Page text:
Bribery rampant in Vietnamese drug market, study finds

Bribery investigators are hardly barking up the wrong tree when it comes to pharmaceuticals. At least that's the conclusion of a Vietnamese study. As Reuters reports, a Hanoi University researcher concluded that persuasion payments to doctors and hospital procurement officers account for 40% to 60% of a drug's price in that market.

Tuan Anh Nguyen interviewed doctors, drugmakers, government officials and pharmacists, aiming to identify the various elements that contribute to drug costs. Doctors collected the lion's share of payments as companies sought to persuade them to prescribe specific products. The worst offenders were Asian generics makers, whose knockoff drugs can cost more than their branded counterparts, Nguyen said.

But that doesn't mean foreign drugmakers don't cross doctors' palms with silver. Physicians, who say they take pharma money to augment their low salaries, expect commissions of about 15% from European drugmakers, Nguyen said. Multinational companies officially prohibit bribes, but sales reps under pressure to hit their goals often ignore the rules and give money to doctors anyway, the study found. Sometimes the payments come in the form of luxury vacations, which are prohibited under industry codes in the U.S., Reuters says.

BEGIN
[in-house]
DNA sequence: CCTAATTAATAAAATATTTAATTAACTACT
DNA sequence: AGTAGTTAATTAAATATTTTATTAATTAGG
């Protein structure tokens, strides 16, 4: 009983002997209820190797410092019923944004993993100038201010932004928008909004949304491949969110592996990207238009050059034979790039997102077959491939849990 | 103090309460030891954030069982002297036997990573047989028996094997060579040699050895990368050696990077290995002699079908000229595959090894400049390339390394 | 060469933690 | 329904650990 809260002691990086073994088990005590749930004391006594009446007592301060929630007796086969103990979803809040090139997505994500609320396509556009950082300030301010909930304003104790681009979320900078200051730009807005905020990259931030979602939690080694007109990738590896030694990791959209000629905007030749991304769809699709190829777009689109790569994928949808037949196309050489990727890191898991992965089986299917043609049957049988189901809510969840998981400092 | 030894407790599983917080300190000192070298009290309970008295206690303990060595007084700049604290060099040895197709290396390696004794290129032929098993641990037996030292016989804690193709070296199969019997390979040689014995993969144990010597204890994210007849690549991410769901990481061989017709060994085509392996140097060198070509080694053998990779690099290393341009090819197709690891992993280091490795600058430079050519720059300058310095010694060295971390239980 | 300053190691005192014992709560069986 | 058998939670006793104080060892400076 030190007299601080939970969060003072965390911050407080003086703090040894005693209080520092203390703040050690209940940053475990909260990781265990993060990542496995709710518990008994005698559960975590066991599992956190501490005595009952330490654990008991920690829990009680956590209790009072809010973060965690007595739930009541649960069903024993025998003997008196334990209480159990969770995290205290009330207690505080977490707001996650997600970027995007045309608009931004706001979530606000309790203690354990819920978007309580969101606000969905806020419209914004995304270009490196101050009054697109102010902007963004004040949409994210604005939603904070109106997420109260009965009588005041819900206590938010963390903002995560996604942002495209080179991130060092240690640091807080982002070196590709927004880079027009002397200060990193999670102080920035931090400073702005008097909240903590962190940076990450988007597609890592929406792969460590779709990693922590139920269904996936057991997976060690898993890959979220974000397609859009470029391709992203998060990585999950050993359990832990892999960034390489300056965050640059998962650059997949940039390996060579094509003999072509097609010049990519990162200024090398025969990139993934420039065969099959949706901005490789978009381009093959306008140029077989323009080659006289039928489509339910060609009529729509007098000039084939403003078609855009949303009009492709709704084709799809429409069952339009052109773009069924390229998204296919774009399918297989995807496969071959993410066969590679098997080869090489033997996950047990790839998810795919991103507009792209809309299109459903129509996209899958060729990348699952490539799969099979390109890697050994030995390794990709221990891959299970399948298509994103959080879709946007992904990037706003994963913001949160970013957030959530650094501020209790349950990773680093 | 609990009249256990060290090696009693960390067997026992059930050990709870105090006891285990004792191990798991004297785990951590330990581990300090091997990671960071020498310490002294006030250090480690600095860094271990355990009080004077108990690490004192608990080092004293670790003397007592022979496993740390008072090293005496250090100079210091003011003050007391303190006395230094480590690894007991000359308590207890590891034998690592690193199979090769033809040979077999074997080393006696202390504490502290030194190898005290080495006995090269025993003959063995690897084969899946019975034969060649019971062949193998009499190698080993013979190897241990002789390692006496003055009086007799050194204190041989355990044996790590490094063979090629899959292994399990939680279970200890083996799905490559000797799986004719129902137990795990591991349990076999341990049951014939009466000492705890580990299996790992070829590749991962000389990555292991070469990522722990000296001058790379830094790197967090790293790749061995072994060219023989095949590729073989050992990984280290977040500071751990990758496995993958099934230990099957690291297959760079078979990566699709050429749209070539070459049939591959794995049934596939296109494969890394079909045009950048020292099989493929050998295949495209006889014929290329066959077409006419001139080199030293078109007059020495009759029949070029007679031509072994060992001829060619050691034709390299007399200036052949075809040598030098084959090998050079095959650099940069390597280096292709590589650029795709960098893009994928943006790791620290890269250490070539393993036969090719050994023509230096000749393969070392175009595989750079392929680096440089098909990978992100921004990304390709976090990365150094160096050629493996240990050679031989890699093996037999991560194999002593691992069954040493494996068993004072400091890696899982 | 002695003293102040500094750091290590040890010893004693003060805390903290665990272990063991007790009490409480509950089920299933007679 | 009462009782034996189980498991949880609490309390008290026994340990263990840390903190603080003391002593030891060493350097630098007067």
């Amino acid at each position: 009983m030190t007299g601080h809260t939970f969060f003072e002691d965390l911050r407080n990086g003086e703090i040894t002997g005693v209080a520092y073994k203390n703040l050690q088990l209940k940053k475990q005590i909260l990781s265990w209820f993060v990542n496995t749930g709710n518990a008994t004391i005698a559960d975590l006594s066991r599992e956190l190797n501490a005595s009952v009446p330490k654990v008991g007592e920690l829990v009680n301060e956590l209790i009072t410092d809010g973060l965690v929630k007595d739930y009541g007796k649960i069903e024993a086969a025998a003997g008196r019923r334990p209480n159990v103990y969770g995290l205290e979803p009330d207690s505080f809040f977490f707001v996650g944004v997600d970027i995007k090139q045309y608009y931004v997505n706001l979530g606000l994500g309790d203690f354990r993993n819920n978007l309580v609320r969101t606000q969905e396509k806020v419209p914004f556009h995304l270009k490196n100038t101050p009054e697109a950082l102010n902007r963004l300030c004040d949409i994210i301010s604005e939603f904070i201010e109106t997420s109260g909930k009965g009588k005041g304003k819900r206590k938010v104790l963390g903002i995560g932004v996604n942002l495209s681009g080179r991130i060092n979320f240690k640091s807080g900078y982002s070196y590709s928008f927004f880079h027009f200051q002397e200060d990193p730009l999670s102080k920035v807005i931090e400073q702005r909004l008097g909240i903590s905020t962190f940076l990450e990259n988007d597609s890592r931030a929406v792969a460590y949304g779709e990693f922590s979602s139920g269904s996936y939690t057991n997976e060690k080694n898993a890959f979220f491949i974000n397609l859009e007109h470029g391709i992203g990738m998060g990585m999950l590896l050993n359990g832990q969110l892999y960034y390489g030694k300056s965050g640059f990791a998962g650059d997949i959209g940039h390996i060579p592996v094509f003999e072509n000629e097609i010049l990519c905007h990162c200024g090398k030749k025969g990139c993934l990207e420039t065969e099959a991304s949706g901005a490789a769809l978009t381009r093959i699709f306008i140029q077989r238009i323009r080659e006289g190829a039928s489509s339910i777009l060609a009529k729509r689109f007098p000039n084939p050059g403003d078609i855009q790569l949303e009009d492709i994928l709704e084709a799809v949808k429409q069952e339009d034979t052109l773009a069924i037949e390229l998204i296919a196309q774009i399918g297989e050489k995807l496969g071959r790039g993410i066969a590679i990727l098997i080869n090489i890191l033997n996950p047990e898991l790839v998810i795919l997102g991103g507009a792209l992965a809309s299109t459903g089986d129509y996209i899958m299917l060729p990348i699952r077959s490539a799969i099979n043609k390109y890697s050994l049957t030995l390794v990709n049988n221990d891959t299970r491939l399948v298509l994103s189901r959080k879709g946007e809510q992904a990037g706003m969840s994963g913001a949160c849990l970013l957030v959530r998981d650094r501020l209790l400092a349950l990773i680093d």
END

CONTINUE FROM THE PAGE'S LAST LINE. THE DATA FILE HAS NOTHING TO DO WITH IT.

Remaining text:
Nguyen said Vietnamese doctors aren't alone in collecting money. "When I talk to colleagues in some other Asian countries they say the situation is the same," he told Reuters.

- read the Reuters story